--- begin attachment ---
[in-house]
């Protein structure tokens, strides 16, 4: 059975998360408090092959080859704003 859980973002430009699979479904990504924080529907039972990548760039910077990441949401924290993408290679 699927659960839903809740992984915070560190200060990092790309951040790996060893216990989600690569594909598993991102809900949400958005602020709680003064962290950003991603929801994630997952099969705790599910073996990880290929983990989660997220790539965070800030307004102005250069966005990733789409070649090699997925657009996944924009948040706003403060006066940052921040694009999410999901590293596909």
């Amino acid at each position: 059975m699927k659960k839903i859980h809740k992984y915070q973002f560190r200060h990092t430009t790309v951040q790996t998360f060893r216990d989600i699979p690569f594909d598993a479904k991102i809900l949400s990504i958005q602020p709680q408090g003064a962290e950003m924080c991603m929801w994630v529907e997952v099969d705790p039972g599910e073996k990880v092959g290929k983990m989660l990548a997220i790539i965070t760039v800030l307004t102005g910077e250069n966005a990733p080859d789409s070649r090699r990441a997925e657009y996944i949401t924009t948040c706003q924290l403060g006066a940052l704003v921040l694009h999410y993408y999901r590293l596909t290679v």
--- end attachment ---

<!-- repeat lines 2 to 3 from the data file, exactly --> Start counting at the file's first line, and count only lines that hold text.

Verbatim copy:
């Protein structure tokens, strides 16, 4: 059975998360408090092959080859704003 859980973002430009699979479904990504924080529907039972990548760039910077990441949401924290993408290679 699927659960839903809740992984915070560190200060990092790309951040790996060893216990989600690569594909598993991102809900949400958005602020709680003064962290950003991603929801994630997952099969705790599910073996990880290929983990989660997220790539965070800030307004102005250069966005990733789409070649090699997925657009996944924009948040706003403060006066940052921040694009999410999901590293596909």
């Amino acid at each position: 059975m699927k659960k839903i859980h809740k992984y915070q973002f560190r200060h990092t430009t790309v951040q790996t998360f060893r216990d989600i699979p690569f594909d598993a479904k991102i809900l949400s990504i958005q602020p709680q408090g003064a962290e950003m924080c991603m929801w994630v529907e997952v099969d705790p039972g599910e073996k990880v092959g290929k983990m989660l990548a997220i790539i965070t760039v800030l307004t102005g910077e250069n966005a990733p080859d789409s070649r090699r990441a997925e657009y996944i949401t924009t948040c706003q924290l403060g006066a940052l704003v921040l694009h999410y993408y999901r590293l596909t290679v």